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Editor's note: financial planning can be big business

Can a business truly train a large number of financial planners who really ‘get it’, and maintain that quality across thousands of clients and dozens of offices?

Editor's note: financial planning can be big business

[UPDATED] How big is a big financial planning firm? Take Lighthouse. It has 400 advisers and an estimated £5 billion of assets under advice, but it is a mass-market proposition. The ‘adviser of choice to Middle Britain’ is subject to a £46 million bid from restricted national Quilter, which advises on assets of £110 billion across 1,600 advisers. St James’s Place topped £100 billion this year. But are these financial planning businesses?

I am talking ‘proper’ financial planning, which I would define as being somewhere close to the six-stage process set out by the erstwhile Institute of Financial Planning. Succession Wealth is an independent business that follows a variation of the six-step process. It has £7.75 billion of assets across a total staff headcount of 600, and 20,000 clients.

This week’s cover star firm Paradigm Norton seems small in comparison to the big beasts listed here. But with just one – notable but small – deal with another firm, it has grown over 18 years into a business with £1 billion of assets (with 65 staff, and 1,170 clients).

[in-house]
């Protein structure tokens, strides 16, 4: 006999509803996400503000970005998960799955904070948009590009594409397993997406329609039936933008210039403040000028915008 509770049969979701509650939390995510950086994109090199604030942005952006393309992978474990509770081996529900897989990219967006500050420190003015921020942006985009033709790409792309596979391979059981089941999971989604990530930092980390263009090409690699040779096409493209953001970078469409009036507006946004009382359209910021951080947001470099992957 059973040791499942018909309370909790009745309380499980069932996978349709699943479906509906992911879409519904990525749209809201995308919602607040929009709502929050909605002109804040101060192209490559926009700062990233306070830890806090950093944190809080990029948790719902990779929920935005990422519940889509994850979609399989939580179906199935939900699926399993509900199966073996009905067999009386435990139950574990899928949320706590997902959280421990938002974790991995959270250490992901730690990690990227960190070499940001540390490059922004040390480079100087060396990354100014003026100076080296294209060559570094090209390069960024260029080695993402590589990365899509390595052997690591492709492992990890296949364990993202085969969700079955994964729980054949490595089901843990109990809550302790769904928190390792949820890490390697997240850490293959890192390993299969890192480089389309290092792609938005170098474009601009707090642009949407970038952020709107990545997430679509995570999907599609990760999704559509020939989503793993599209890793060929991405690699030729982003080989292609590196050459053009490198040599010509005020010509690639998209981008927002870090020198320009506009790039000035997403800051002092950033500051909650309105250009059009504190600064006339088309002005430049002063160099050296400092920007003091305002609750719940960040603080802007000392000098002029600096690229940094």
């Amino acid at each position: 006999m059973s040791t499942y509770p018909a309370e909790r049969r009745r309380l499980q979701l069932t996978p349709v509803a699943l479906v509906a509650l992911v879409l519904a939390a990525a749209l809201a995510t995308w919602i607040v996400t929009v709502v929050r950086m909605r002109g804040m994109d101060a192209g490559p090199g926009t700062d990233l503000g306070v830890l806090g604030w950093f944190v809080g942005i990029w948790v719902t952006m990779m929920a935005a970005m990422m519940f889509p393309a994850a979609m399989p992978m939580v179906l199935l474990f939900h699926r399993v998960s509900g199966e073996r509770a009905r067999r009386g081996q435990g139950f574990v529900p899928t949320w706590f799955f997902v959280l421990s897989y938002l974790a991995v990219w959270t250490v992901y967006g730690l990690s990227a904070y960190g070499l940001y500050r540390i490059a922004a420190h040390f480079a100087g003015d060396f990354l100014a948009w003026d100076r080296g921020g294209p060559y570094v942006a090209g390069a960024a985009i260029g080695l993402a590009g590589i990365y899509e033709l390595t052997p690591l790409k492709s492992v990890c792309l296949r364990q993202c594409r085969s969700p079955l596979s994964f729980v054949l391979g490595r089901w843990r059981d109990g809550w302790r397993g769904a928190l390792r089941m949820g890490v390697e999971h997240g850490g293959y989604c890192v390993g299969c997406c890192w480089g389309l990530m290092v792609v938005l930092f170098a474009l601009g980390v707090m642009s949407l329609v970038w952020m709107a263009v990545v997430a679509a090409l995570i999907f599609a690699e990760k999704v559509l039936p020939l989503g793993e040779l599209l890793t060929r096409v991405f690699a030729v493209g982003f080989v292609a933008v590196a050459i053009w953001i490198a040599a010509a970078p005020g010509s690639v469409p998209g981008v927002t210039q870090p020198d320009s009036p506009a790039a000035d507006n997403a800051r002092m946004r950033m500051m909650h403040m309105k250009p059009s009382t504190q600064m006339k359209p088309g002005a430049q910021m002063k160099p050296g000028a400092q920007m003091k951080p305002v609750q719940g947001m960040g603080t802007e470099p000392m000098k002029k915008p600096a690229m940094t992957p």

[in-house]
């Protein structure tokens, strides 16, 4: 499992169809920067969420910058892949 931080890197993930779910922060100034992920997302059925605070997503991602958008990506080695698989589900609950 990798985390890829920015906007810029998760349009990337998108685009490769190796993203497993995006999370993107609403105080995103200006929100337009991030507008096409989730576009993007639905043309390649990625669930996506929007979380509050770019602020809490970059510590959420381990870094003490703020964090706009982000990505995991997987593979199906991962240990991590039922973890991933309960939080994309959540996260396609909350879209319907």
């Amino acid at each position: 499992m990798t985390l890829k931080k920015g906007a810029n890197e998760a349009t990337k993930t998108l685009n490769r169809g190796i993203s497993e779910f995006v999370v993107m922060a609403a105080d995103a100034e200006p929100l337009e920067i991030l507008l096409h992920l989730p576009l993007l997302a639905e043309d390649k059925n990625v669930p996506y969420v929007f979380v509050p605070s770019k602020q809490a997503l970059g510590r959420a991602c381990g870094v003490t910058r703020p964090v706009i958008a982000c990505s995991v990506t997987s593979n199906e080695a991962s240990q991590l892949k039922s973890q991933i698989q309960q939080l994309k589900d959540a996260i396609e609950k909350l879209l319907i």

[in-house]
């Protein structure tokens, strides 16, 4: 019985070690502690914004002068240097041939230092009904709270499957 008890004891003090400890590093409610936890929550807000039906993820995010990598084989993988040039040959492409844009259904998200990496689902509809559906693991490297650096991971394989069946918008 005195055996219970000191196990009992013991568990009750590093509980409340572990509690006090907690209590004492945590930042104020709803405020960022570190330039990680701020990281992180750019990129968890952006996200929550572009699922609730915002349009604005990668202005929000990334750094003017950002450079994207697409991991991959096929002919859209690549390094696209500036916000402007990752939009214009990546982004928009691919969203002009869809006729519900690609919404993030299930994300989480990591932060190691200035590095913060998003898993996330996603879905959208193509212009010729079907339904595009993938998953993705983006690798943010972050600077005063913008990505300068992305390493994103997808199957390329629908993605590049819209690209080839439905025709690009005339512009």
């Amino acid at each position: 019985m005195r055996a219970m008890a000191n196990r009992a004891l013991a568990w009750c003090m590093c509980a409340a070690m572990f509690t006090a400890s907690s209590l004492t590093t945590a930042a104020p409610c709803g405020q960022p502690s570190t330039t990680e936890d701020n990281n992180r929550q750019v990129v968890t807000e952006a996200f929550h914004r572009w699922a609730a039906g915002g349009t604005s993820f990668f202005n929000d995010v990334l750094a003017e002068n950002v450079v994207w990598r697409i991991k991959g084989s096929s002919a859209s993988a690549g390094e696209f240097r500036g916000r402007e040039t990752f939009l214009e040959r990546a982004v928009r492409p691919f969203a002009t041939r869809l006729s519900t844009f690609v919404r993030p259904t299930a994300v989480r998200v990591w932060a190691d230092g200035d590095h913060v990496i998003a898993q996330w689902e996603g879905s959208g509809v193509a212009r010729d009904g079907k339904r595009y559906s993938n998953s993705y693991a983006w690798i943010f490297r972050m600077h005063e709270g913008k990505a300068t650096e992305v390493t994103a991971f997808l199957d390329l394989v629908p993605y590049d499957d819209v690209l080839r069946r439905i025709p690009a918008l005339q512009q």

The business headed up by US financial planning guru Michael Kitces (he of the $150 per month planning fee), Pinnacle Advisory Group, has $2 billion under advice. In the US the average 'large' registered investment advisor firm is £2.7 billion. (Check out Citywire's research into the US advice market. Spirit of the Age: How RIAs are creating a new investment landscape.)

Size is not everything, not by a long chalk. But the question is scalability, and its limits. How can big advice businesses keep clients at the centre? Can a business truly train a large number of financial planners who really ‘get it’, and maintain that quality across thousands of clients and dozens of offices?

A solution is avoiding intermediation costs. Planning, without products, does not carry the same regulatory overheads, just time and expertise. Planning businesses that use technology smartly to help gather information and communicate with clients could deliver their services efficiently and cost-effectively to a wide demographic of clients.

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